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How long is synthetic oil good for?

Regardless of mileage, how long is fully synthetic oil good for? 6 months? 9 months? A year? I barely put 500 miles on this car during the summer and dont know what to do.

I wouldn’t go longer than a year.

Oil is MUCH more sensitive to mileage than it is to time…It doesn’t spoil sitting there in the crankcase…at 500 miles a year, I would not worry about going 3 years…

I would worry more about selling a car you don’t need…

If the car is used for a bunch of short trips and doesn’t get fully warmed up, that would decrease useful oil life, but if it’s used for a few longer trips, the oil would be good for a long time.

Another consideration I’d add is the age and potential future of the car. If you use a long (multi-year) change interval, that may reduce the chance that the car will get to 400,000 miles (or some other high number). With the car’s current lifestyle, it’s unlikely to accumulate a lot of miles. You might consider a shorter (one year) interval if you foresee using the car differently such that you might want hundreds of thousands of miles from it in the future. If you foresee only low-mileage use, long life (in terms of miles) is not a concern and a long interval may be suitable.

After living with two cars with GM’s oil life computer, I estimate that your car will be fine but GM says to change the synthetic oil once per year regardless of what the remaining oil life readout may be. If your remaining oil life went down 1% every 5 cold starts and you drove 5 miles per trip, the readout would go down only 20%. It’s possible that some of your starts are warm starts and some trips might be longer than 5 miles which would extend your oil life.

Like many questions, it can be answered by looking in your owner’s manual. If it does not give different recommendations for synthetic, then you use the same recommendations as non-synthetic. If you read the manual, it will say something like (10,000 miles or one year which ever comes first)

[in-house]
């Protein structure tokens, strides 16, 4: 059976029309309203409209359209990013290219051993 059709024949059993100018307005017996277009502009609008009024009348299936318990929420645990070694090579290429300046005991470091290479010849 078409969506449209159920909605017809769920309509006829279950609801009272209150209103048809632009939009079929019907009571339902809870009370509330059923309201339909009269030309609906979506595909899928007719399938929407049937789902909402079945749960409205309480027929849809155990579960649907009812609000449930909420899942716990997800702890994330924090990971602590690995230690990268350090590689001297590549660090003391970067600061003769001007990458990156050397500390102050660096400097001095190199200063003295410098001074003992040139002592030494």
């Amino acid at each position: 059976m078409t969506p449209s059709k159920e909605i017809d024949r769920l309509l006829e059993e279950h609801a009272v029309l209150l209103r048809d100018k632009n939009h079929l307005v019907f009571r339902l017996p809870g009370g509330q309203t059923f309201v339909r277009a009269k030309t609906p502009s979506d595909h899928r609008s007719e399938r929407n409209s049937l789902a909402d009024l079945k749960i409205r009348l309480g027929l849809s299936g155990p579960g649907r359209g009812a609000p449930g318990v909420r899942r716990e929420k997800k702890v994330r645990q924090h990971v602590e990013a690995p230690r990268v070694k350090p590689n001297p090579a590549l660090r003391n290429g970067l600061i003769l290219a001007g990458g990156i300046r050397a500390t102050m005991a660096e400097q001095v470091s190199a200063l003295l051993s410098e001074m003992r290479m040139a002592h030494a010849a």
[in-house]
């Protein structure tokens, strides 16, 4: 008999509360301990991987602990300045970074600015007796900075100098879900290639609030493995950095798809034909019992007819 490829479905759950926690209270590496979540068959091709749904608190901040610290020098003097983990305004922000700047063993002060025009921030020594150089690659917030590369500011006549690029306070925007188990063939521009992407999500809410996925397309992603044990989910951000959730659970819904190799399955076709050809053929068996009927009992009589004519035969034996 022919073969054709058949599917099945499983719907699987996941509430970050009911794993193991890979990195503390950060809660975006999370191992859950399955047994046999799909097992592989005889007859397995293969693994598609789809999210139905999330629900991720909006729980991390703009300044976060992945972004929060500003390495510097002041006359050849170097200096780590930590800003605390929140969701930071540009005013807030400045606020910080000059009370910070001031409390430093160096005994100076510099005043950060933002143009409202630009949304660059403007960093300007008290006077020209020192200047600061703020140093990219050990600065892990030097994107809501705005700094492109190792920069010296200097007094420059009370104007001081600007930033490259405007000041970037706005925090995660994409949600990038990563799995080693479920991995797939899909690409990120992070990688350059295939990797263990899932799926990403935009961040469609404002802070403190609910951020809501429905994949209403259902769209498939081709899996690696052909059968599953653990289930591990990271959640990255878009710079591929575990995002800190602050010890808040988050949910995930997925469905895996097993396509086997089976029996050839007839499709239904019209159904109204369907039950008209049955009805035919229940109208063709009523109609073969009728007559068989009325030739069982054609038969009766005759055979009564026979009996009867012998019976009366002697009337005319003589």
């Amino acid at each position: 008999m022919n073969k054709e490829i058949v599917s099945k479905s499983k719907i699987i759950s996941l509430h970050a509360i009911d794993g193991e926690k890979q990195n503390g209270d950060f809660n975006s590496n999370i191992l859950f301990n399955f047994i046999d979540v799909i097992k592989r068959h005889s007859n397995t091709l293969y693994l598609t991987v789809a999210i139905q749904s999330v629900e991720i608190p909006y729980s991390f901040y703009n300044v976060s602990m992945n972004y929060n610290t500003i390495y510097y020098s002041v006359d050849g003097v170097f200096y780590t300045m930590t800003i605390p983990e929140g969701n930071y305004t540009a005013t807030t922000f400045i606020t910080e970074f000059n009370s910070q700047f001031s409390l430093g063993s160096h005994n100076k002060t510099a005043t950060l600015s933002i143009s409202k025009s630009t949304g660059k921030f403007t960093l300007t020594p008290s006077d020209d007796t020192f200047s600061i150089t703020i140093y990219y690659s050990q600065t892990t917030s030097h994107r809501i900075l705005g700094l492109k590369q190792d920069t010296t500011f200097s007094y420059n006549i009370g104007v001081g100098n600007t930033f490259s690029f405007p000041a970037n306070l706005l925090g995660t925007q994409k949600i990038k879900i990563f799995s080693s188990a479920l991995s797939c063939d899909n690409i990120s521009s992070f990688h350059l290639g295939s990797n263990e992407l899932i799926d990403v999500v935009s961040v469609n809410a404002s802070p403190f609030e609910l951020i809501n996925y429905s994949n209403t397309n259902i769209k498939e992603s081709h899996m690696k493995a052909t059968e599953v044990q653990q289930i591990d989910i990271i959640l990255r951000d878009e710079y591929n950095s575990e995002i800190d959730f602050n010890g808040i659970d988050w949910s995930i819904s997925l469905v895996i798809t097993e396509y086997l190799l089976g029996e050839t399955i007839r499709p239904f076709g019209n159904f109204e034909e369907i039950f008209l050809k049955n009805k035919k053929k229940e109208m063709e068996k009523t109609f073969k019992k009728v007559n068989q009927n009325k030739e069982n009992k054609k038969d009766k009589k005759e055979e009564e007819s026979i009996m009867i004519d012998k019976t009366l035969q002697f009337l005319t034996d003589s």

I’d say a year is OK. If you drive 2 miles daily, then the oil should be changed yearly. If you drive 60 miles once a week you might go for a few months more than a year.

The answer to the question depends a lot on how drive the car? Were those 500 miles mostly on a highway and on trips of more than 30 min.? Or, were they to town for food, like 2 miles and 5 or 10 min. trips?

Thanks everyone for your replies. The reason for the low mileage is that this is a 1969 Impala that I’ve restored (Rebuilt engine, trans and so on). When I do drive it though, I make a real effort to drive at least a good 10 to 15 miles. I’ve also gotten into the habit of not starting it at all during the winter, when just sits in the garage, because I’ve heard this does more damage than good to the engine.

I would change the oil every fall before you put it away, regardless of the mileage. That way it doesn’t sit all winter with contaminated oil in the engine. And I wouldn’t bother with the extra cost of synthetic in your situation.

I think that the 1969 owner’s manual will be a bit out of date considering the improvements made in oils in the last 40 years.

Change it once a year with normal oil. Fall, before putting it away for the winter would be the best time. You don’t even need to change the filter.

After a drive to get the stabilizer from the fuel tank to the motor (you do add stabilizer, correct?) drain the oil while it is warm and refill with regular 10W-30 oil. You’ll be ready to roll in the spring. Easy.

Starting it in winter is an interesting discussion. Starting any engine repeatedly and not allowing it to warm up fully results in condensation inside the engine and exhaust system. Since this engine is carburated, starting it and allowing it to idle could also be a problem unless it’s taken for a ride because of carbon buildup. Carbed engines run richer than modern EFI engines, and if the engine is repeatedly allowed to idle carbon can build up in the cylinders.

My suggestion would be to take it for drives when the weather is nice. That’s the best way to preserve it.